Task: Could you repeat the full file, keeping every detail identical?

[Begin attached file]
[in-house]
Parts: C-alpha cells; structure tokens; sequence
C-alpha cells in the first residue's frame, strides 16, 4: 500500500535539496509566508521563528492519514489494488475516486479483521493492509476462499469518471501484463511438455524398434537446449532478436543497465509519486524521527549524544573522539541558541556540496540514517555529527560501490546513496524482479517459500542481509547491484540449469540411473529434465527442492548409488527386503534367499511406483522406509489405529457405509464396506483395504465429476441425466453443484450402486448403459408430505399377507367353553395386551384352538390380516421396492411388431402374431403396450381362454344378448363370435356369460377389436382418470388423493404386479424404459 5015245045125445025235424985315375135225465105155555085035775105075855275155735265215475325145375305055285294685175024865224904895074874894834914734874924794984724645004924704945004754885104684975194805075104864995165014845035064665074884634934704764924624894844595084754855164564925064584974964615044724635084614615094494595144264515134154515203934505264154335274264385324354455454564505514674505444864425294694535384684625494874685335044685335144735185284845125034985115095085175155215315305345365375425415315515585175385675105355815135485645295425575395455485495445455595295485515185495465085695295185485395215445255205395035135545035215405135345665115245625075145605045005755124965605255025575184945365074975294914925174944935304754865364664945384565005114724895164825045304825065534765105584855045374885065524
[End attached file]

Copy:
[in-house]
Parts: C-alpha cells; structure tokens; sequence
C-alpha cells in the first residue's frame, strides 16, 4: 500500500535539496509566508521563528492519514489494488475516486479483521493492509476462499469518471501484463511438455524398434537446449532478436543497465509519486524521527549524544573522539541558541556540496540514517555529527560501490546513496524482479517459500542481509547491484540449469540411473529434465527442492548409488527386503534367499511406483522406509489405529457405509464396506483395504465429476441425466453443484450402486448403459408430505399377507367353553395386551384352538390380516421396492411388431402374431403396450381362454344378448363370435356369460377389436382418470388423493404386479424404459 5015245045125445025235424985315375135225465105155555085035775105075855275155735265215475325145375305055285294685175024865224904895074874894834914734874924794984724645004924704945004754885104684975194805075104864995165014845035064665074884634934704764924624894844595084754855164564925064584974964615044724635084614615094494595144264515134154515203934505264154335274264385324354455454564505514674505444864425294694535384684625494874685335044685335144735185284845125034985115095085175155215315305345365375425415315515585175385675105355815135485645295425575395455485495445455595295485515185495465085695295185485395215445255205395035135545035215405135345665115245625075145605045005755124965605255025575184945365074975294914925174944935304754865364664945384565005114724895164825045304825065534765105584855045374885065524